UNITED NATIONS — The United States and Russia abandoned diplomatic niceties Wednesday in a fractious public debate over Syria, blaming each other for spoiling the country’s cease-fire and offering only temporary patches to stem the bloodshed. Secretary of State John Kerry called for all warplanes to halt flights over aid routes, while Russia’s chief diplomat spoke of a possible three-day pause in fighting.

In a U.N. Security Council session originally envisioned to enshrine Syria’s Sept. 9 truce, world powers rued the possibility of a darker phase in the conflict amid increased attacks on humanitarian workers. The council’s nations all sought to revive the U.S.-Russian cease-fire deal, but once again illustrated why they’ve been unable for more than five years to stop Syria’s civil war.

“Supposedly we all want the same goal. I’ve heard that again and again,” a visibly angry Kerry told the council. “Everybody sits there and says we want a united Syria, secular, respecting the rights of all people, in which the people of Syria can choose their leadership. But we are proving woefully inadequate in our ability to be able to get to the table and have that conversation and make it happen.”

While the U.S. and Russia have previously butted heads over several proposed resolutions critical of the Syrian government, Wednesday’s agenda didn’t even include a suggested course of action. Instead, the two-hour discussion served as a warm-up act for a Thursday meeting blocks away in New York that will include Kerry, Russian Foreign Minister Sergey Lavrov and their counterparts from more than a dozen European and Arab countries.

Kerry blamed Russia, lambasting what he portrayed as a cynical response to an airstrike on a humanitarian aid convoy this week that killed 20 civilians and raised “profound doubt” about Russia and Syria’s willingness to abide by the cease-fire. The U.S. believes with very high degree of confidence that a Russian-piloted aircraft carried out the strike, said a senior American official, who wasn’t authorized to speak publicly on the matter and demanded anonymity.

Russia has denied U.S. claims that it was responsible, but Kerry focused on its shifting explanation of what might have happened.

First, Kerry said, Russian President Vladimir Putin’s press secretary described the attack as a “necessary response” to an alleged offensive by al-Qaida-linked militants elsewhere in the country. Then, a Russian ambassador said forces were targeting another area.

Russia’s Defense Ministry followed by saying the aid convoy was accompanied by militants in a pickup truck with a mortar, Kerry said, adding that no such evidence exists. Then, the ministry denied any Russian or Syrian involvement as its spokesman suggested, in Kerry’s words, that “the food and the medicine just spontaneously combusted.”

“This is not a joke,” Kerry exclaimed, urging all to stop the “word games that duck responsibility or avoid the choices … with respect to war and peace, life and death.” His pleas crossed paths with another statement by Russia’s government, this time suggesting a U.S. coalition Predator drone was operating nearby when the convoy attack occurred. The Pentagon said no drone was in the area at the time.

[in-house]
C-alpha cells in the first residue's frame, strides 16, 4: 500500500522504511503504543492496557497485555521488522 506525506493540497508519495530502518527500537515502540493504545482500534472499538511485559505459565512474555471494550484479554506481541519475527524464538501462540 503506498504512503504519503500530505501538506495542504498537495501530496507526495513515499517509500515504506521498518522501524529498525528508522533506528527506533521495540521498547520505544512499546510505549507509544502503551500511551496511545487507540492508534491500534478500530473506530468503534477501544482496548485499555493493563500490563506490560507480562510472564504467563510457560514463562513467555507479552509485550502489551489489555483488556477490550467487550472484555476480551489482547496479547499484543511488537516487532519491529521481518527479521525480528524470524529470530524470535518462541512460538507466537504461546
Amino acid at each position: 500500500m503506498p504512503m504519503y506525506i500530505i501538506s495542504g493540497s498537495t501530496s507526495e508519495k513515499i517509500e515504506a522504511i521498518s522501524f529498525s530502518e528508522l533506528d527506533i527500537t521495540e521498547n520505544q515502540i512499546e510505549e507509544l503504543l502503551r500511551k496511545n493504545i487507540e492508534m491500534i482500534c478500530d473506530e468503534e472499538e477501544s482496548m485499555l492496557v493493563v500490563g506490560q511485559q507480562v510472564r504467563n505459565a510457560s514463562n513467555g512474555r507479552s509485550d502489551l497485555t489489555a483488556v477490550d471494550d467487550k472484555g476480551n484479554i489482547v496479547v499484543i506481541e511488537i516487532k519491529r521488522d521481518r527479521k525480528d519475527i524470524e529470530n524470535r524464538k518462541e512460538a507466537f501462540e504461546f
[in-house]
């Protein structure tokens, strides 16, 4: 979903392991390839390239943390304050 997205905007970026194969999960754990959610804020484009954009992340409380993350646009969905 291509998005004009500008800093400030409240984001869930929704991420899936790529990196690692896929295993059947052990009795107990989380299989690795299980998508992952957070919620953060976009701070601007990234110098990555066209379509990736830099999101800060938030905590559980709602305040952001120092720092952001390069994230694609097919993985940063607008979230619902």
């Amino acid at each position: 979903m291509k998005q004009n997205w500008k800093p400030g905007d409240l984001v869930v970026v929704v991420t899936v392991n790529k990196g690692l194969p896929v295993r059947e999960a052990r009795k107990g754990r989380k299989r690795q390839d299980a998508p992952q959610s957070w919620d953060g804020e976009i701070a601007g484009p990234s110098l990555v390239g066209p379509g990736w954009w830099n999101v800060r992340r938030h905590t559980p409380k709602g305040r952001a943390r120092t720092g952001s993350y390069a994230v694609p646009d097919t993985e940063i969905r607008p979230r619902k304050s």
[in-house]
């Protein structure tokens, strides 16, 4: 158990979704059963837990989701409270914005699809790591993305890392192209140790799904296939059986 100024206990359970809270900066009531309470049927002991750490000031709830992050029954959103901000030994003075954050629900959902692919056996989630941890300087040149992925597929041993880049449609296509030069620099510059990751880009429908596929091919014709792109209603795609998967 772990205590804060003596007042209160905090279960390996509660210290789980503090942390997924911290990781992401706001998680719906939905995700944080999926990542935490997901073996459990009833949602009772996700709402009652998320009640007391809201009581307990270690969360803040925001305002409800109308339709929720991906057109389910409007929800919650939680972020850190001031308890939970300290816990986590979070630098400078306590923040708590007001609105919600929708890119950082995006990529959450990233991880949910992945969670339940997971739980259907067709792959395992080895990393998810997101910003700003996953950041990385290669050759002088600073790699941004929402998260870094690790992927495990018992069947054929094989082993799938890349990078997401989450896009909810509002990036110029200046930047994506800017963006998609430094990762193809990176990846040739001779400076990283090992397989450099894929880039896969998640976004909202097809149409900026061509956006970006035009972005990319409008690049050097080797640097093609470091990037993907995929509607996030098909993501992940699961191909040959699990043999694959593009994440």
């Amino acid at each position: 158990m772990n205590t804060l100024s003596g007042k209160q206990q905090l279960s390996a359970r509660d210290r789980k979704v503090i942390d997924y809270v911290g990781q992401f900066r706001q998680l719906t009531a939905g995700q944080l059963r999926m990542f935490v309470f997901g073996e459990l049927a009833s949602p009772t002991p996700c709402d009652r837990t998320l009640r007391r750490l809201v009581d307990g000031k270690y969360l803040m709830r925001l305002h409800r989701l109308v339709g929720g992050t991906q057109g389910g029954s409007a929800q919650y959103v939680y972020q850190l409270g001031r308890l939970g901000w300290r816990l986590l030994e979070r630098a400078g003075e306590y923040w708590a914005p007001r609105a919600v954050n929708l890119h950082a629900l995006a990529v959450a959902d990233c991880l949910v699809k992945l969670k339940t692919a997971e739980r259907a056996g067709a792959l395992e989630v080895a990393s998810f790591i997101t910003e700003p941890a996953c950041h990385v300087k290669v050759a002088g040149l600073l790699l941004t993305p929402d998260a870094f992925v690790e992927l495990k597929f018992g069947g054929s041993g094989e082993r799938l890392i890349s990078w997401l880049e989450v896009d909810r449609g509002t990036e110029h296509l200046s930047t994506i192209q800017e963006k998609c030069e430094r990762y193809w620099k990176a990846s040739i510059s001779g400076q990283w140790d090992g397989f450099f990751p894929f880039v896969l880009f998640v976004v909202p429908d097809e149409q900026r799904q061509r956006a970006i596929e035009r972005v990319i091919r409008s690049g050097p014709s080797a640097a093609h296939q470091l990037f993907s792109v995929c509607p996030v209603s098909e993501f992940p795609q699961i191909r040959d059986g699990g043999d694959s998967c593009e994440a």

It was one of Kerry’s most bitter exchanges with Moscow as secretary of state, laced with invective and outrage.

But he also offered one concrete suggestion to revive diplomatic hopes: to ground all aircraft in key areas, focused on protecting aid routes in northern Syria. It was unclear if Russia and Syria would agree.

Kerry’s words came immediately after Lavrov’s own barbs, underscoring a breakdown in trust since the pair sealed the cease-fire agreement and potential U.S.-Russian military partnership against the Islamic State and al-Qaida 12 days ago. Much of the international community hailed that outcome, only to watch it unravel amid an upsurge in violence that included an accidental U.S. strike that killed more than 60 Syrian soldiers.

Lavrov, whose country has helped the Syrian government shore up its position, said the U.S. bore the biggest responsibility for peace by separating opposition forces from terrorists. He called for the U.N. to expand its terrorism list to include groups at the fringes of a U.S.-backed rebel umbrella group and called Washington’s errant strike an “outrageous violation.”

The Russian also cited a series of truce violations by U.S.-backed rebel groups near the northern city of Aleppo. And in a not-so-subtle jab at Washington, he called Syria’s conflict, as well as those in Iraq and Libya, the “direct consequence” of foreign military interventions and “political engineering.”

Larvov and Kerry’s speeches laid bare their widely divergent views of a war that has killed up to a half-million people, contributed to Europe’s worst refugee crisis since World War II and allowed the Islamic State to emerge as a global terror threat.

Lavrov on Wednesday mentioned the possibility of a three-day period of “silence.”

“We are at a make-or-break moment,” U.N. Secretary-General Ban Ki-moon said, opening the session.

His peace envoy to Syria, Staffan de Mistura, described his long-delayed plans for a multi-step Syrian peace process and transition that appeared, even by his own admission, untethered to reality on the ground. Wednesday’s latest violence included an airstrike in the north that killed five medical staff, according to a relief organization.

“I know, it looks like a dream,” de Mistura said.

AP writers Edith Lederer and Maria Danilova at the United Nations, and Lolita C. Baldor in Washington contributed.